High-rise buildings have a significant impact on the surrounding environment.Building-integrated solar water heating (SWH) systems are effective ways to use renewable energy inbuildings. Impediments, such as security concerns, aesthetics and functionality, make it difficult toapply SWH systems in high-rise buildings. At present, only China uses SWH systems on a large scalein such buildings. What are China’s experiences and lessons learned in applying SWH systems inhigh-rises? Are these experiences scalable to other countries? This study used a combination of fieldinvestigation, literature review and case study to summarize 36 systems that had been in operationfor 1–14 years. System types, collector types, installation methods, types of auxiliary heat sources,economic performance and various basic principles were summarized. The economic performance ofSWH systems in high-rise buildings was analyzed and verified by a case study in Shanghai. Theresults show that the installation of SWH systems in high-rise buildings is feasible and reliable.Individual household systems (61%) were more popular than centralized systems (25%) and hybridsystems account (14%). The average area of solar collectors per household was 2.17 m2/household,the average design solar fraction was 52%. Flat plate solar collectors (53%) was the most commonlyused collector, while electric heating elements (89%) were the most common auxiliary heat sources forSWH systems, followed by gas water heaters and air source heat pumps. The cost of SWH systemsper m2 of a building area was between 22 CNY/m2to 75 CNY/m2. China’s unique practical experiencegives a reference for other countries in their efforts to make high-rise buildings more sustainable.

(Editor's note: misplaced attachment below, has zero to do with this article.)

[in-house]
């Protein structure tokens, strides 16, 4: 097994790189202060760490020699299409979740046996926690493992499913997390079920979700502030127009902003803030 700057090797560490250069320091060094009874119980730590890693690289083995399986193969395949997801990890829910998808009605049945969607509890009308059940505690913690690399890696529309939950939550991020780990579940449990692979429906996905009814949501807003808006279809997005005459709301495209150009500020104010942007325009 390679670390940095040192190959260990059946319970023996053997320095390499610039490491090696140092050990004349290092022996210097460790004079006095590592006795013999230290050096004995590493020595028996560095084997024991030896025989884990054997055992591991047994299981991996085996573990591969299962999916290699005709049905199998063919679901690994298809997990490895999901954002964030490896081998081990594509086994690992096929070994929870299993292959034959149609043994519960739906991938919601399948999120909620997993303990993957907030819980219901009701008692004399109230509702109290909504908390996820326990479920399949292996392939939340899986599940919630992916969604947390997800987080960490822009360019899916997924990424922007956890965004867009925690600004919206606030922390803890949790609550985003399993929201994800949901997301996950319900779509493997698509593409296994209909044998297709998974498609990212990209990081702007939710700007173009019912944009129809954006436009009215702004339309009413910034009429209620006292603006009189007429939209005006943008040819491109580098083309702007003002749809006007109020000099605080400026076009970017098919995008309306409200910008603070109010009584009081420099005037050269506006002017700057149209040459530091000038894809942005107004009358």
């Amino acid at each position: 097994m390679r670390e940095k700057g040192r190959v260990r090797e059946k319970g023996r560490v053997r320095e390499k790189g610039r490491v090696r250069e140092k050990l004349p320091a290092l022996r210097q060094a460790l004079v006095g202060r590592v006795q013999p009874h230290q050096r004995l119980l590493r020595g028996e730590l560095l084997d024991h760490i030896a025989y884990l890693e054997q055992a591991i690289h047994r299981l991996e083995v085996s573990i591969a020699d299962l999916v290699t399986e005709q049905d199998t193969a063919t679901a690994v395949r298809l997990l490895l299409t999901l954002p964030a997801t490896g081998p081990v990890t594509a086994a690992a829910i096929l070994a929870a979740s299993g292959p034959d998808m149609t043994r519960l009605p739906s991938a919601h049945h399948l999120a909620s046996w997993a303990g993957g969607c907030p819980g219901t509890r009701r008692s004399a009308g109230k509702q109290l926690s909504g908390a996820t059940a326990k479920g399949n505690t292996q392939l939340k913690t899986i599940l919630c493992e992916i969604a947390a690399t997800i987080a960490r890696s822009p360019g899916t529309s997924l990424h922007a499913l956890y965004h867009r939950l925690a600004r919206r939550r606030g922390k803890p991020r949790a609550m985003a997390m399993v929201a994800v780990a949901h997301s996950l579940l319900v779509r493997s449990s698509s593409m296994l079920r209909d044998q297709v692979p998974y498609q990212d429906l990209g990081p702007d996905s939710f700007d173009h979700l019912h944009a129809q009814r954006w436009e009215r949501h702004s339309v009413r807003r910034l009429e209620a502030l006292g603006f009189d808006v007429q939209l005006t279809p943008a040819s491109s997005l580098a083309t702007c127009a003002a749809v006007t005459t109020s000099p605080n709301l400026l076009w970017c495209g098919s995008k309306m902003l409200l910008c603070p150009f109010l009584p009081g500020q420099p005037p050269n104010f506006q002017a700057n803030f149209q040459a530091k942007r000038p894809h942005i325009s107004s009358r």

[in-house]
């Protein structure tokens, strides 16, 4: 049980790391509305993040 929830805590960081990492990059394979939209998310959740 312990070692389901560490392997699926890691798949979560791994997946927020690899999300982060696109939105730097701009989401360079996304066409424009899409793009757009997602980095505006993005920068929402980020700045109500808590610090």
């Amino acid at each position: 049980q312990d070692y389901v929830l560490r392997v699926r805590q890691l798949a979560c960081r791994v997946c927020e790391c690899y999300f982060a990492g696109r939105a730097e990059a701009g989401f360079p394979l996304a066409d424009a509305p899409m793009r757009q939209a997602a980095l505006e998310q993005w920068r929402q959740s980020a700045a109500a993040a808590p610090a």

- Solar water heating system
- High-rise building
- Building-integrated solar thermal
- Solar fraction
- Levelized cost of heat